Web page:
Carbon Capture Technologies Move to the Forefront

Author photo: Mark Sen Gupta
ByMark Sen Gupta
Technology Trends

The global culture and economy abound in pressures to address climate change and the cliché, “necessity is the mother of invention” proves itself true again.  As consumers, investors, and politicians clamor for change, capturing carbon from emissions, or reclaiming it from the atmosphere, has emerged as one of several climate change initiatives. Industry is responding.

What may surprise many is the diversity of methodologies and the maturity of many of them. The diversity of solutions available knows few bounds, though they can be described as fitting into one of three classes; natural, established, and emerging. Some solutions are millenia old, while others are barely more than experiments.  Regardless, manufacturers actively seek ways to improve their  environmental, social, and governance (ESG) scores by reducing their holistic carbon footprint to attract/retain investors, customers, and employees.

Main Carbon Capture Technology Available Today

The most obvious natural solution is trees, but there are other nature-based solutions as well.  Other solutions include agriculture-based carbon farming that captures and stores carbon in the soil, or certain food production.  It also includes marine-based aquaculture.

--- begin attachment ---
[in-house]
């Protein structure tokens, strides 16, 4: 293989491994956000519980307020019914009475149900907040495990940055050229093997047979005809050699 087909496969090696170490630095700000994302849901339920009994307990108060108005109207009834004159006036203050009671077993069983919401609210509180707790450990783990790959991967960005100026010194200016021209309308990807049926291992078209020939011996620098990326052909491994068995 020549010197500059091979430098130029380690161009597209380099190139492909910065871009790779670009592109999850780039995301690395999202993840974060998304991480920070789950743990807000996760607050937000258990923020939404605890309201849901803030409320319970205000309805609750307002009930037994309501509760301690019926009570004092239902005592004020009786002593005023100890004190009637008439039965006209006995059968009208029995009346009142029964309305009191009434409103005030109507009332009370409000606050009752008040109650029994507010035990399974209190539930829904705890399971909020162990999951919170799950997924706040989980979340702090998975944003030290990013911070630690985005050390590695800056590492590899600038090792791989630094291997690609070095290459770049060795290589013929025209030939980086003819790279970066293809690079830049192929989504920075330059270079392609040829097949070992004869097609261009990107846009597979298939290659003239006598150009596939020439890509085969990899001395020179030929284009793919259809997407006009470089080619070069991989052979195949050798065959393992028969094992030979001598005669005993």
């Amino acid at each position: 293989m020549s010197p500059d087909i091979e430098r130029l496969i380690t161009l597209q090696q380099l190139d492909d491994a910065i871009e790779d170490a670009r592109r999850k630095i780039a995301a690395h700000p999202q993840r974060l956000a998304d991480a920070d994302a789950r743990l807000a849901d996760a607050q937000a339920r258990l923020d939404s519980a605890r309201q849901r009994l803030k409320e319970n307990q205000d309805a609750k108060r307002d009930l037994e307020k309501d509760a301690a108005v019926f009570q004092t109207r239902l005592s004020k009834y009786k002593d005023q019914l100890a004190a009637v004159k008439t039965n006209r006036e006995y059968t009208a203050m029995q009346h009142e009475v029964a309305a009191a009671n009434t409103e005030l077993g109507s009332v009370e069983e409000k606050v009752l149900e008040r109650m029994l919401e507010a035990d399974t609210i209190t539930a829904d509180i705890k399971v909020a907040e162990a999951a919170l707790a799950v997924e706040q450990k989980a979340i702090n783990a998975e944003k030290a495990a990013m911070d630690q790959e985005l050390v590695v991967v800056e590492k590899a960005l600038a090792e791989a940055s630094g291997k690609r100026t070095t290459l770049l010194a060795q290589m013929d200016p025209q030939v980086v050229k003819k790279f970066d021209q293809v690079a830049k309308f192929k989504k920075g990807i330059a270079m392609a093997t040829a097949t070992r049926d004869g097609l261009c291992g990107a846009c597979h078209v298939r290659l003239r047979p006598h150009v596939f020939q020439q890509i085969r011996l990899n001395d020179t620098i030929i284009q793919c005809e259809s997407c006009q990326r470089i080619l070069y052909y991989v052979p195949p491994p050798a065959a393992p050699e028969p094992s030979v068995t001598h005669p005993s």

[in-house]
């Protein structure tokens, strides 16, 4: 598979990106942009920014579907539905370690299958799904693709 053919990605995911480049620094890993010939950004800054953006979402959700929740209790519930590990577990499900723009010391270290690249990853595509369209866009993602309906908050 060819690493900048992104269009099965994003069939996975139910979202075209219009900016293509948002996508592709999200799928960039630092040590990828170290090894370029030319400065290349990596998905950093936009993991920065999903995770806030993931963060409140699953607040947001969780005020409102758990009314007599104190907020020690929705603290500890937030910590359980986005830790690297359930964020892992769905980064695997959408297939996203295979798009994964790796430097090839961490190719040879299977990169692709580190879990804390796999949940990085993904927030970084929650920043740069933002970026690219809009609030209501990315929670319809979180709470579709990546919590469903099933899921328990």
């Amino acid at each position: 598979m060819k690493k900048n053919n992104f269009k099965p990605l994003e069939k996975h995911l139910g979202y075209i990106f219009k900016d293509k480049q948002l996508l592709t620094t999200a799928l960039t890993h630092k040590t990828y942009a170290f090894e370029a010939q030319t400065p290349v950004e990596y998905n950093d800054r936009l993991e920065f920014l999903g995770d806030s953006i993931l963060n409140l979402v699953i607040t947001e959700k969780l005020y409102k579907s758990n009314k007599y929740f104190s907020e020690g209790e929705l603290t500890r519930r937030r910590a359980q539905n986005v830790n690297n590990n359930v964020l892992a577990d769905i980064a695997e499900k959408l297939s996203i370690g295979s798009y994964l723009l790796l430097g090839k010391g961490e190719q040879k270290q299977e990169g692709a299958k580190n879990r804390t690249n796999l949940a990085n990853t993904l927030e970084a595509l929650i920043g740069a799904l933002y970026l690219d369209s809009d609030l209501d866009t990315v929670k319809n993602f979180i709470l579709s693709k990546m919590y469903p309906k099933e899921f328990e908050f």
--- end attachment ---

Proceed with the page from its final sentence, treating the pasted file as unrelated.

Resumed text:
The established technology-based solutions fall into three main categories: 

  • Post-combustion – removes CO2 after combustion of the fossil fuel. This scheme that applies to fossil-fuel powered processes. Post-combustion capture is most popular in research because fossil fuel powered plants can be retrofitted to include CCS technology.
  • Pre-combustion – oxidizes the fossil fuel, e.g., in a gasifier. The CO from the resulting syngas (CO and H2) reacts with added steam (H2O) and is shifted into CO2 and H2. The resulting CO2 can be captured and the H2 used as fuel.
  • Oxyfuel combustion - The fuel is burned in pure oxygen instead of air.

A quick search of technology publications reveals all kinds of interesting and even whacky new methodologies. These piloted technologies have yet to show themselves scalable, but some have significant private investment backing them. All solutions use a material or liquid to capture carbon that is then reclaimed and used for other purposes or stored underground.  These technologies include the development of special electrodes, metal-organic frameworks, nanosponges, hybrid membranes, and crystals that separate or capture CO2.

Carbon Capture Technologies

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